Ducks were first placed at the pond in the 1950s. Over time, the population of the ducks grew as people abandoned ducks at the pond. Each year, Byrd said at least one new duck is added to the crew. When coming to the pond, he takes attendance of the ducks to ensure they are all present.

To help identify each duck, Byrd takes note of each bird’s color patterns in their feathers, and has even come up with names for some of them.

One of the ducks that can be found at the duck pond. (Jenna Guzman)

One of the ducks he named is called Baby and was born in 2018. Byrd said he started calling her Baby because at the time she was the only baby duck. Ironically, Baby is now a mother.

“Baby has been a prolific mama and she not only has 10 ducks from this year, but five of the ducks out there were born last summer from her,” Byrd said.

Other ducks named include Sweet Pea and Cutie Pie, but there have been others throughout the years. Byrd said people can also come up with their own names for the ducks. 

“Ducks are wonderful little creatures,” Byrd said. “Every day we all have an opportunity to make life a little bit better, either for somebody else or for an animal or for, you know, basically any living creature.”

Gloria Scott, the owner of Higher Ground Coffee truck, said having her truck set up next to the duck pond has been “wonderful.” 

Scott has had the truck set up at the pond for nearly three years and said she’s noticed Byrd’s impacts on the pond. She also said Byrd gave her his contact information in the event that there is ever an issue with the ducks.

“I think he’s pretty wonderful,” Scott said. “I think he’s really consistent.”

Delaney Nobel, a junior political science major, said she comes to the duck pond about once a week. She said although she has not met Byrd, she thinks he’s doing a “great job” taking care of the ducks “since they’re all alive.”

When not at the pond, Byrd works in the Reich College of Education as the director of teacher education. 

“I see a lot of connections there between the world of teaching and education and caretaking for the ducks,” Byrd said. “In the same way that we might teach people about history and math and reading, we can also teach people about the ethical care of animals.”

Growing up, he always lived with cats and dogs, which prompted his love and care for animals. If he did not go into social studies education for his doctorate, Byrd said he would have gone into veterinary medicine. But for him, he was “in the right place at the right time” to come to App State and be able to care for the ducks, which he considers to be “the best unofficial mascots in college.” 

Outside of ducks and App State, Byrd likes to read and stay updated on current events, reading about 15 newspapers a day. He also listens and plays music, such as the piano and enjoys watching sports. He is also in the process of getting his pilot’s license.  

Whether one sees him at the duck pond, in the Reich College of Education, or even flying as a pilot in the future, Byrd’s goal is to always look “for ways to help somebody or something that’s in need.”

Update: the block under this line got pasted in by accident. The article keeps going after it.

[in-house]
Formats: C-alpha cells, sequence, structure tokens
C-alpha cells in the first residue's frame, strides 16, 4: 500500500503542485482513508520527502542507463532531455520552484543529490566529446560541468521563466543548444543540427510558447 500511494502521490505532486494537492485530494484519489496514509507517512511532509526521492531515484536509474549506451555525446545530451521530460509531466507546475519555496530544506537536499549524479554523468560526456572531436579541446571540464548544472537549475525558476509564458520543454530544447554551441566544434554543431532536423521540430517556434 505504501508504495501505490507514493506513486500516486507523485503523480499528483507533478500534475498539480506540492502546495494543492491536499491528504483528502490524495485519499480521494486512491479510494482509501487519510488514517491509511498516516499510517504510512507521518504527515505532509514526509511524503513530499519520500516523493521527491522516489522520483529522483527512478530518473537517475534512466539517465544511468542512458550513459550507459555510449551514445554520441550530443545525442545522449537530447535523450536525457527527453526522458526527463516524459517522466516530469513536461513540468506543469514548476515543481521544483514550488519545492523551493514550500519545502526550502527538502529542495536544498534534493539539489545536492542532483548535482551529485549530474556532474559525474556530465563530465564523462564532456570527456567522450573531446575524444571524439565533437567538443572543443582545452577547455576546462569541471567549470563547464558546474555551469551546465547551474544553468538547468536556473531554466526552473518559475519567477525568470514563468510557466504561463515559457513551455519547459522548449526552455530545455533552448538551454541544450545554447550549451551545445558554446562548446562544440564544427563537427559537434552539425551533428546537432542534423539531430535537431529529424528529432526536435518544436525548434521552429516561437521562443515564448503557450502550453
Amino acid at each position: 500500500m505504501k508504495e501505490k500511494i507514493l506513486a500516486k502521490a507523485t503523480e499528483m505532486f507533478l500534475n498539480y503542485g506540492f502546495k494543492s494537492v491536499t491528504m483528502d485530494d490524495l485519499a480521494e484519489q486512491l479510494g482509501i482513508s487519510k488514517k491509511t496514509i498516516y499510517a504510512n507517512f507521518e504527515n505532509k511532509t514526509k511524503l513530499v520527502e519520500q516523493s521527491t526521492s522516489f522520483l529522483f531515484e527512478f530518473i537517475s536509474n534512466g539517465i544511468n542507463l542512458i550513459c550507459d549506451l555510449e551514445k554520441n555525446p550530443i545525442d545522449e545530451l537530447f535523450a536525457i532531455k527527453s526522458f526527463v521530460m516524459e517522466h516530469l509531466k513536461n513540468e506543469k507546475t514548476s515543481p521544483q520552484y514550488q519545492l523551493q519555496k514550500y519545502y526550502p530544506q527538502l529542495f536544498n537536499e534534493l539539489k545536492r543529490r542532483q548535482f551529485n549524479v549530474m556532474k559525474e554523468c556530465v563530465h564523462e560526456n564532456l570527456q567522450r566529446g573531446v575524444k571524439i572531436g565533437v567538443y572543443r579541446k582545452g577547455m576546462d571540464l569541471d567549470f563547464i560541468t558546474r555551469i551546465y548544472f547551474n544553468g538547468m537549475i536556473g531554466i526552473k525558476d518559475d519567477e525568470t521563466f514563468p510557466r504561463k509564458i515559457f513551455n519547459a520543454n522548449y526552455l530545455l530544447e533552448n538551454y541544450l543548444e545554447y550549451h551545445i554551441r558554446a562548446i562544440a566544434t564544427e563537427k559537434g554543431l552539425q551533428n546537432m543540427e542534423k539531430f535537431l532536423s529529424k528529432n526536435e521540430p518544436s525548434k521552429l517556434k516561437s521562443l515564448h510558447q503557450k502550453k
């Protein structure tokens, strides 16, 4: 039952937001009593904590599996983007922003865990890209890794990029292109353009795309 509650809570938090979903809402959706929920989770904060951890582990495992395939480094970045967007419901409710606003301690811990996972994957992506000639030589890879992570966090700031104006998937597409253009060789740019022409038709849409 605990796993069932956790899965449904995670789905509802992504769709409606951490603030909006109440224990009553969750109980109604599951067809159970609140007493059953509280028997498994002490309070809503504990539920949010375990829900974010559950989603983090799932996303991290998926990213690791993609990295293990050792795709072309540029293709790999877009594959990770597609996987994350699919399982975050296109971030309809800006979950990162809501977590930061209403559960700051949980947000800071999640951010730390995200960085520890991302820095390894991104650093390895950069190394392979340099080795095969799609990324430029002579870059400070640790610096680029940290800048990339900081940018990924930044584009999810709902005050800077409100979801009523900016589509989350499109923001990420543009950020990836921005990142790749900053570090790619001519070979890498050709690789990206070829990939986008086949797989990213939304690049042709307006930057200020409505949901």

“It’s very rewarding, I think, when you live your life knowing that you are making it a little better for everybody else,” Byrd said. “It’s just very personally gratifying to know that I’m helping make life a little easier for these ducks.”

Ducks are social animals and travel in small groups or pairs. (Jenna Guzman)
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  • J

    JannaDec 7, 2023 at 10:34 am

    Daniel should be reimbursed by the University, at least for the food he purchases.

  • J

    J Gregory BrownDec 7, 2023 at 8:49 am

    What a great article. Hopefully, the university will consider covering the expenses, especially since Daniel is willing to do the groundwork.

  • A

    Anne FanaticoDec 7, 2023 at 7:33 am

    Thanks to Daniel Byrd for his dedication to the ducks in the pond! The ducks are a wonderful part of campus and bring us together. How can the campus community support this work?

  • T

    Tracy WestonDec 7, 2023 at 7:33 am

    Fantastic and informative article. Those ducks are blessed to have such a caring Father Duck. Thank you, Daniel for your time, money and devotion to these beautiful animals.

  • K

    Katy WillisDec 7, 2023 at 7:24 am

    I love this article so much!!! I came to App in 2012 and graduated by 2014. I now am working at the college and have always been so curious who was looking after them! I have also heard various rumors about the pond/ducks. I would love to help out, if given a chance. I have some ideas that may help with their safety. Thank you for publishing this article as it was super informative and an amazing read this morning.

  • K

    Kent GreerDec 7, 2023 at 7:15 am

    I’m a staff member in Enviromental Services.
    Thank You for what you do!

  • T

    Tom WestmorelandNov 30, 2023 at 11:19 pm

    I have known Daniel for decades. He is forever consistent – always there to help where care is needed. His intelligent gentle nature is inspiring, and I am sure, a comfort to the ducks. Ducks are sensitive, beautiful creatures and benefit from not being disturbed – they only want to live in peace with all that’s around them. Daniel leads the way on providing them with the peace they need and deserve. Thank you, Daniel
    Tom Westmoreland

  • J

    Jessica StumpNov 17, 2023 at 3:40 pm

    What a wonderful feature. Thank you for covering Daniel Byrd and all he does to care for App State’s duck population.